16 Jul 2020

Answers With Questions Like a Socrates Nightmare

Packing to move has me asking questions again about the objects that I own.

There seem to be three broad categories of possessions around here: utilitarian, sentimental, and… other. The first two categories are pretty obvious. A teapot or a slow cooker or stack of plates are utilitarian objects, whose value is based almost entirely on what they do for me and the convenience that they offer. Eating off a plate is more convenient than eating from my hands – and cleaner! – so I own plates. That sort of thing. Utilitarian objects can be lovely works of art as well, but that's at best a bonus. Whether I take a utilitarian object with me depends entirely whether I'll need it when I get to the place where I'm going. Sentimental objects, by contrast, have no purpose in and of themselves. They are icons, standing in for the people or events they relate to. So, a small piece of jewelry, or a trinket, or a stone from a specific place are all valuable to me because they remind me of someone or something else. I take sentimental objects with me for as long as the connection they represent is still meaningful to me.

To label the third category, rather than "other" I could probably have chosen "clutter" – objects that take up space, and which don't have a particular purpose or emotion attached to them. They just… are. Old computer mice that I should probably just throw away. Cabling. Light bulbs. But, to some extent, I also include books in that category.

True, a couple of the books around here have sentimental value – they were gifts, or mean something special to me. The vast majority, though, are books that I either intend(ed?) to read, or that I have already read and no longer especially need a copy of.

Which is a long preamble to a question that follows on from the last couple of posts: why do I read? What do I get out of it? Throwing out furniture is easier than throwing out books. Throwing out clothes is easier than throwing books. Were I forced to live naked in a bare-walled and unfurnished room, I could survive as long as I had something new, truly new, to read. But… why is that?

I don't read for knowledge, necessarily. I wish I could say that was my main interest – the scholar's desire to learn new things – but like most people I tend to forget most of what I've read immediately after I've finished reading it. I also don't read for entertainment, quite. Most of the books I read aren't very much fun – or, at least, nobody I know would describe them as a good time. As an example, I'm currently about two thirds of the way through Ernest Becker's The Denial of Death – and it's been fascinating, but it's not a rip-roaring page turner.

The best way I can think to describe what I get out of reading is to say that I am a fiend for new experiences – that I thrive in uncertainty, in plunging a little too deep into cold water. I'm never happier than when I am lost in a city I've never visited before. And books, for me, are a cheap means of losing myself an infinite number of new cities.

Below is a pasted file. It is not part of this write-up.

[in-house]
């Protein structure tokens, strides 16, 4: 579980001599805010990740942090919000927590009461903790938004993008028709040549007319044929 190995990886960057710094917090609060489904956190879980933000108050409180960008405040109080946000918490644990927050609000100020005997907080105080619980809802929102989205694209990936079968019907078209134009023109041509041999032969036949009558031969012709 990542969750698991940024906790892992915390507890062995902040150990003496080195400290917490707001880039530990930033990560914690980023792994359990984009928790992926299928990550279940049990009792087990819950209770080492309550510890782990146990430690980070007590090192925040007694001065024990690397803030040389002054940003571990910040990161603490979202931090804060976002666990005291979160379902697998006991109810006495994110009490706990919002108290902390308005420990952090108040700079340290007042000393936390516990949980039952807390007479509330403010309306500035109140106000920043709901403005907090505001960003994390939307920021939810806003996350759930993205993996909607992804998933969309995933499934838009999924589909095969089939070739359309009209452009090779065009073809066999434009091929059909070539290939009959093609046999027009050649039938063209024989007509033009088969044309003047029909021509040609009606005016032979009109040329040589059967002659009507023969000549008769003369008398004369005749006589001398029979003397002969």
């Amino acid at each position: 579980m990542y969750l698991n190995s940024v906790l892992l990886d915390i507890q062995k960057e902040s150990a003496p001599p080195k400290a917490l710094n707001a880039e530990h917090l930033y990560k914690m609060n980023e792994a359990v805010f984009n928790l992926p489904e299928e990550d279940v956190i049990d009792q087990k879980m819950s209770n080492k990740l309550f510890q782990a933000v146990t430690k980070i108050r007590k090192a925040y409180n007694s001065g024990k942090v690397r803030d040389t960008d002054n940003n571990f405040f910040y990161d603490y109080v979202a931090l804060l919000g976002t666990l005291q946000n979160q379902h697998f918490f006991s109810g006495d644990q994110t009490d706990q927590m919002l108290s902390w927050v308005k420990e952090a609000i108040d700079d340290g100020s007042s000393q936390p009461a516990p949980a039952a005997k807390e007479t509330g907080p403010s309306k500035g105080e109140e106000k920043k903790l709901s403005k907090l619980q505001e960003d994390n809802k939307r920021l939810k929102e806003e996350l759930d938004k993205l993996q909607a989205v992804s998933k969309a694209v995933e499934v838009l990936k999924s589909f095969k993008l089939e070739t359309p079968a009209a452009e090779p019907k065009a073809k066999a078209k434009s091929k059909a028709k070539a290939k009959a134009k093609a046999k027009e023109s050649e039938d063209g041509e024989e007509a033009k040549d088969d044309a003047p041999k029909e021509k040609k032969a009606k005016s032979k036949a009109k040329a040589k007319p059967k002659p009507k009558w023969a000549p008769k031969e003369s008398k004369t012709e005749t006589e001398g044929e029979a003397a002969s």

Which is the answer to a question I've been chewing on for a long time: why have I lost my interest in fiction? For a few years now, I've been incapable of getting more than a few pages into a novel, any novel, and just the thought of picking up a new one makes me feel tired. Why?

Because what I come to books for is novelty – but most novels have precious little to offer. For me, walking through a bookstore is similar to driving through a suburban franchise ghetto, with the same Target, the same Bed Bath & Beyond, the same Chick-Fil-A, the same McDonald's, the same Supercuts, the same Walgreens. We have all been on that street, standing in front of a Starbucks, looking at one colorful logo after another, over and over again, for miles and miles in either direction. That's what picking up a novel is like, for me. The sad realization, "Oh, I've been here before."

More than anything else, this is why I've ended up reading a lot of history and philosophy and psychology over the last few years – these are the most foreign, the most alien, landscapes I can visit these days. I know exactly what a book with a cover like this has to offer. But I cannot predict what I will read when I pick up Kierkegaard for the first time – and though I may or may not agree with what he says, at least the experience of wandering through his thoughts is something new.

Believe me, I know how this makes me sound – an effete pseudo-intellectual who is just so bored with literature. But for real: I read to be uncomfortable. And like any case of hedonic adaptation, the hit I get from fiction just isn't enough to get me there anymore.

Why do certain books compel me to schlep them thousands of miles across the country, at great personal inconvenience and expense? Some are trophies, which I keep because my ego enjoys the reminder of how hard I worked to get through them. Others are reference works, that I'll dip back into when I need to remember something. And still others are aspirational: one day, Schiller – one day I'll read this German-language edition of your plays.

I should probably rubbish most of what's on my shelves…